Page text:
In my post What shape is the internet (September 2010), I said that shifting the emphasis from URL hotlinks to search undermines the idea of the internet's being web-shaped. This point is also made in a post by @apike, referenced by David and also called Burying the URL (April 2014).
URLs are the essence. They make hypertext hyper. The term “web” is no accident – it refers to this explicitly.See also an excellent Twitter debate following @apike's tweet.
When David talks about bifurcation, he means that "enterprise IT is diverging enterprise technology from consumer technology in a way that’s creating two irreconcilable branches of technology". He observes that most company intranets have a pretty lousy search facility.
But most company intranets have pretty lousy cross-linking as well. They are mostly just pdf graveyards stuffed with documents of indeterminate pedigree, which people are often reluctant to waste time searching (even if the search facility were better) because they don't expect to find anything of value.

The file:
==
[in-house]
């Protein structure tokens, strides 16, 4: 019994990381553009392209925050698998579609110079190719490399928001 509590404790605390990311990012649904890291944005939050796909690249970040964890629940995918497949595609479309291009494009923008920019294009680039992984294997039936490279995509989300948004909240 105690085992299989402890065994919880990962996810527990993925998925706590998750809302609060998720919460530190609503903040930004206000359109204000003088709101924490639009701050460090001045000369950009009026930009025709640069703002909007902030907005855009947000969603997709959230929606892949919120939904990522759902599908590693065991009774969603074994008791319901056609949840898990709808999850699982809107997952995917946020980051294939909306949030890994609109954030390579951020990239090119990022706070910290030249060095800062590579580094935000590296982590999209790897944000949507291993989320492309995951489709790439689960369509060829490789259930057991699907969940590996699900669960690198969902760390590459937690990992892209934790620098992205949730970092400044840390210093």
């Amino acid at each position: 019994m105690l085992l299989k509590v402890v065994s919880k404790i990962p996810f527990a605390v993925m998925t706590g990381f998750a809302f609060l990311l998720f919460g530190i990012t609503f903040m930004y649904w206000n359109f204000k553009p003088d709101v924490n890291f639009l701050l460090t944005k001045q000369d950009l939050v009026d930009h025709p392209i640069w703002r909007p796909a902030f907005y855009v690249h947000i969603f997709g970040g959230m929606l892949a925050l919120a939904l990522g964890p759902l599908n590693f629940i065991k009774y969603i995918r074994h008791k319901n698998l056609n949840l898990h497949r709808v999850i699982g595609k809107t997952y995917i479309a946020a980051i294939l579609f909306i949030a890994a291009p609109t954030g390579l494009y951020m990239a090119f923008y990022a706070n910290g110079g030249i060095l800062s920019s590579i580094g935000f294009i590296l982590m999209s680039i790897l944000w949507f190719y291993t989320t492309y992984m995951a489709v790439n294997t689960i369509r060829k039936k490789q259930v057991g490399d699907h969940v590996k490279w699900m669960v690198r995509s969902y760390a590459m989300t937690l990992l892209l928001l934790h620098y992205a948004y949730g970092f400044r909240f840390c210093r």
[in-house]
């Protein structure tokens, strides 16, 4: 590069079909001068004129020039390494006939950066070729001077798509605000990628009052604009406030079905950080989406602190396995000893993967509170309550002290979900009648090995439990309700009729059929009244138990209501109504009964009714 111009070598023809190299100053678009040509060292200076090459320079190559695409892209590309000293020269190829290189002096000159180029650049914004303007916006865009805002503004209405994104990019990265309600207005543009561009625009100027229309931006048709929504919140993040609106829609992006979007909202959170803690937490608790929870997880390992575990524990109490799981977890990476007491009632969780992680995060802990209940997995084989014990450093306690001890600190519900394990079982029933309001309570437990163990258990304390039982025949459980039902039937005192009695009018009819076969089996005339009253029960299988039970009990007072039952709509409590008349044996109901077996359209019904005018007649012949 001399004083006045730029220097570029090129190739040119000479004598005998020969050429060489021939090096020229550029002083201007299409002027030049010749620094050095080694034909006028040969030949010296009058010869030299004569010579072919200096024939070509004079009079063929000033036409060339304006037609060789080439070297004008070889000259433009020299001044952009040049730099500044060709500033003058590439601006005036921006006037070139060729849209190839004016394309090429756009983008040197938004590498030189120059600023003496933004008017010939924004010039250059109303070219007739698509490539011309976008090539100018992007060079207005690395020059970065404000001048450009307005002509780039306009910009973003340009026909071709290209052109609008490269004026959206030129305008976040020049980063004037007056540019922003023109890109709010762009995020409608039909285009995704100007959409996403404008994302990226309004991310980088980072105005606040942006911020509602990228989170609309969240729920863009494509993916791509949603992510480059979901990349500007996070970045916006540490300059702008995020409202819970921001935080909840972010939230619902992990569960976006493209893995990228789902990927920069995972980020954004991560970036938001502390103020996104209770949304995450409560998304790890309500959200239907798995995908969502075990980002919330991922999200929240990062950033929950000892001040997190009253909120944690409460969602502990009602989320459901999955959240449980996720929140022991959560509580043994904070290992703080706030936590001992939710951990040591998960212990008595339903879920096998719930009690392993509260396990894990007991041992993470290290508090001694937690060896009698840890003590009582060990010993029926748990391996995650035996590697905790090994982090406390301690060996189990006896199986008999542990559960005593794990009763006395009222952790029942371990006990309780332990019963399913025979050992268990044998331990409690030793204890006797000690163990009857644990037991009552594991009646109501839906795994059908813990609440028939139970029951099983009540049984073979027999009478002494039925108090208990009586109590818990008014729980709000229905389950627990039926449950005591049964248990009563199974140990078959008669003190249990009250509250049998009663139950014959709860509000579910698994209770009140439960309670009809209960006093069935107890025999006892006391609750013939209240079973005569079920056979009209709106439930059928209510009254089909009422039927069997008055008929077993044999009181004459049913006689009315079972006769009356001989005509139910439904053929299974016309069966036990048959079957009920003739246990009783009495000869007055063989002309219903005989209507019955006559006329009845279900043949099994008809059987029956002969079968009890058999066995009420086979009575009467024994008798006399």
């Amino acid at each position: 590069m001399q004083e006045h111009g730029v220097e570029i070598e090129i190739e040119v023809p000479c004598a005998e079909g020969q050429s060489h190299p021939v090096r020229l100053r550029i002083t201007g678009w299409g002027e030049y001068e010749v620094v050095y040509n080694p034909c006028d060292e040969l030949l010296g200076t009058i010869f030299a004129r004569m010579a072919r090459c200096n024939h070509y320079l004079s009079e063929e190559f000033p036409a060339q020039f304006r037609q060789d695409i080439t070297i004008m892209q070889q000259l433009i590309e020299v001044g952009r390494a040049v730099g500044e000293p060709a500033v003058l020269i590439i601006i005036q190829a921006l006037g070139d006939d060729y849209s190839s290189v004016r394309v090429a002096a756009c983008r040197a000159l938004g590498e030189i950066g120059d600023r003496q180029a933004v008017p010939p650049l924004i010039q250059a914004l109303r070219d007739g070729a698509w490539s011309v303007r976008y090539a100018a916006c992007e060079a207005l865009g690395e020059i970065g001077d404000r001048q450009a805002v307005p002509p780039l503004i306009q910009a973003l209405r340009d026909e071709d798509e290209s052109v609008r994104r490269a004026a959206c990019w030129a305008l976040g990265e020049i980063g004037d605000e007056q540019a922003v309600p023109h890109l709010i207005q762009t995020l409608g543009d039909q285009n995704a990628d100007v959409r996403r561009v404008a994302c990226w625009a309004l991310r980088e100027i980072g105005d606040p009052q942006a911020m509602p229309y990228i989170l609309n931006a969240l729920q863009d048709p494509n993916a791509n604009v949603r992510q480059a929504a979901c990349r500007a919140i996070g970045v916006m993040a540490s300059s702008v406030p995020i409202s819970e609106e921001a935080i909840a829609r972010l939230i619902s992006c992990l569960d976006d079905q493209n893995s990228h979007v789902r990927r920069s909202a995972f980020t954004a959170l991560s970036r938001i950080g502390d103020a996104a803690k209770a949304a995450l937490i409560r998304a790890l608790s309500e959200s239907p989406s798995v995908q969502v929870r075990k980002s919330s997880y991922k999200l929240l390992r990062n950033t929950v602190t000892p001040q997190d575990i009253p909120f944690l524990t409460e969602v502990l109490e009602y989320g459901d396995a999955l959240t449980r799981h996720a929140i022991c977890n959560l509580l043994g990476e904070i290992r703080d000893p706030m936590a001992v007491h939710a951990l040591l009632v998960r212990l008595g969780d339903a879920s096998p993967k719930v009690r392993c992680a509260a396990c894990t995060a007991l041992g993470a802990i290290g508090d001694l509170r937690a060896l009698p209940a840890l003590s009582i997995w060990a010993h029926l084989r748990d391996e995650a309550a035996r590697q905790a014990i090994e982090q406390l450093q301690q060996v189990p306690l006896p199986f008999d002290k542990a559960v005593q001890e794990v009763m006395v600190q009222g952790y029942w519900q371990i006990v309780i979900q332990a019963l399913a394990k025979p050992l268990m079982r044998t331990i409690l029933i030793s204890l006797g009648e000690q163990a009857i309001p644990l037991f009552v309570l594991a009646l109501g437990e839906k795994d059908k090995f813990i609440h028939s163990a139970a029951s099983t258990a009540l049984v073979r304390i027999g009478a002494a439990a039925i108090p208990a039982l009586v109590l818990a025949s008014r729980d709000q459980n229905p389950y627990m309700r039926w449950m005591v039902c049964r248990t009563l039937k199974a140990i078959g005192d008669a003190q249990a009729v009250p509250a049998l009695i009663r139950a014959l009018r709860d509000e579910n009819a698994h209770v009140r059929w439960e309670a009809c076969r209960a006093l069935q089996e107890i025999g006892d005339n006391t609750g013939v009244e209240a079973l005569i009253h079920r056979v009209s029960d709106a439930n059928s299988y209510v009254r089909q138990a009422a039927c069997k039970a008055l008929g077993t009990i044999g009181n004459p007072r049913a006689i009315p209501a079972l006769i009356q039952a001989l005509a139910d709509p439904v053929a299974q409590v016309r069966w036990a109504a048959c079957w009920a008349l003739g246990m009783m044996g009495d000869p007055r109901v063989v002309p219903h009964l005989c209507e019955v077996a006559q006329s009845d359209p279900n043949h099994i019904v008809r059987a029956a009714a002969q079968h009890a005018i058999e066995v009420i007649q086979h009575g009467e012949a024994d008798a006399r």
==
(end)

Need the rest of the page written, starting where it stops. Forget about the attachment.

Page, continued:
Actually, you can't always find what you are looking for on the Internet either, and that has a lot to do with the limitations of search, but there are enough amusing distractions to conceal this fact. Surely we don't want our company intranets to copy the internet too closely?
And remember that the data revealing Enron's problems were cheerfully displayed on the Enron website. But nobody important had bothered to look at these documents properly. (Actually, a bunch of students had analysed them years previously and concluded that Enron was bankrupt. They probably got low marks for that assignment!)
There is an increasingly common belief that the technology used inside companies should work the same way as outside, should provide the same "affordance". This is not Bring Your Own Device but Bring Your Own
What shape is the internet (September 2010)
Bring Your Own Expectations (May 2014)
See also Steven Poole, The pdf graveyards can only expect an increase in their undead populations (Guardian 9 May 2014)